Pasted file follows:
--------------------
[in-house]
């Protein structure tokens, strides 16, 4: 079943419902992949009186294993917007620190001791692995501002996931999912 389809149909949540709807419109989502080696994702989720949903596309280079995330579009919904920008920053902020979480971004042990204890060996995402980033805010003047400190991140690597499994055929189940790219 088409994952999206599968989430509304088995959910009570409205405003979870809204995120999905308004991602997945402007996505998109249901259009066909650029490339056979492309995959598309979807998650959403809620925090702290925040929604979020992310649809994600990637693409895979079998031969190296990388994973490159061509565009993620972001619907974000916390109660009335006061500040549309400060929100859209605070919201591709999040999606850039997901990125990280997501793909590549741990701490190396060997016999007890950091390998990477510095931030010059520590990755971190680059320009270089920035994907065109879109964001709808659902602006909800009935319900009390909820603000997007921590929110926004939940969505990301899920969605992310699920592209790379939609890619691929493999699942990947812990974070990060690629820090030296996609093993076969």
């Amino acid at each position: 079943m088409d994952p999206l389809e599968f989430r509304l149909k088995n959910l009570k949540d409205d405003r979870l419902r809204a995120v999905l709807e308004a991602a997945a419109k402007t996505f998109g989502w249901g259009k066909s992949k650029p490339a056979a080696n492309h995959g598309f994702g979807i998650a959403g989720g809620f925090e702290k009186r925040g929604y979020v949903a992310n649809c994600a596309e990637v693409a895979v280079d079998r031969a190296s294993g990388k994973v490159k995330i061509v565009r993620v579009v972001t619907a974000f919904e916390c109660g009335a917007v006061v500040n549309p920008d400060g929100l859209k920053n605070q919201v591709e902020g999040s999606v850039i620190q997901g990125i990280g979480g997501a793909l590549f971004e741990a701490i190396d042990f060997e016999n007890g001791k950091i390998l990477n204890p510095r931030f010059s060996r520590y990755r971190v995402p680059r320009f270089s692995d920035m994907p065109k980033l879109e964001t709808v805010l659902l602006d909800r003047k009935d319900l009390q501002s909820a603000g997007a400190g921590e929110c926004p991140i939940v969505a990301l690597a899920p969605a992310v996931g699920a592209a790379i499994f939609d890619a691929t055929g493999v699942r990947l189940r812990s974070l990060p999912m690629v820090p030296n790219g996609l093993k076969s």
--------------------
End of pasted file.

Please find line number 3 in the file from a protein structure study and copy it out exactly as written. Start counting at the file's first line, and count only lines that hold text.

């Amino acid at each position: 079943m088409d994952p999206l389809e599968f989430r509304l149909k088995n959910l009570k949540d409205d405003r979870l419902r809204a995120v999905l709807e308004a991602a997945a419109k402007t996505f998109g989502w249901g259009k066909s992949k650029p490339a056979a080696n492309h995959g598309f994702g979807i998650a959403g989720g809620f925090e702290k009186r925040g929604y979020v949903a992310n649809c994600a596309e990637v693409a895979v280079d079998r031969a190296s294993g990388k994973v490159k995330i061509v565009r993620v579009v972001t619907a974000f919904e916390c109660g009335a917007v006061v500040n549309p920008d400060g929100l859209k920053n605070q919201v591709e902020g999040s999606v850039i620190q997901g990125i990280g979480g997501a793909l590549f971004e741990a701490i190396d042990f060997e016999n007890g001791k950091i390998l990477n204890p510095r931030f010059s060996r520590y990755r971190v995402p680059r320009f270089s692995d920035m994907p065109k980033l879109e964001t709808v805010l659902l602006d909800r003047k009935d319900l009390q501002s909820a603000g997007a400190g921590e929110c926004p991140i939940v969505a990301l690597a899920p969605a992310v996931g699920a592209a790379i499994f939609d890619a691929t055929g493999v699942r990947l189940r812990s974070l990060p999912m690629v820090p030296n790219g996609l093993k076969s």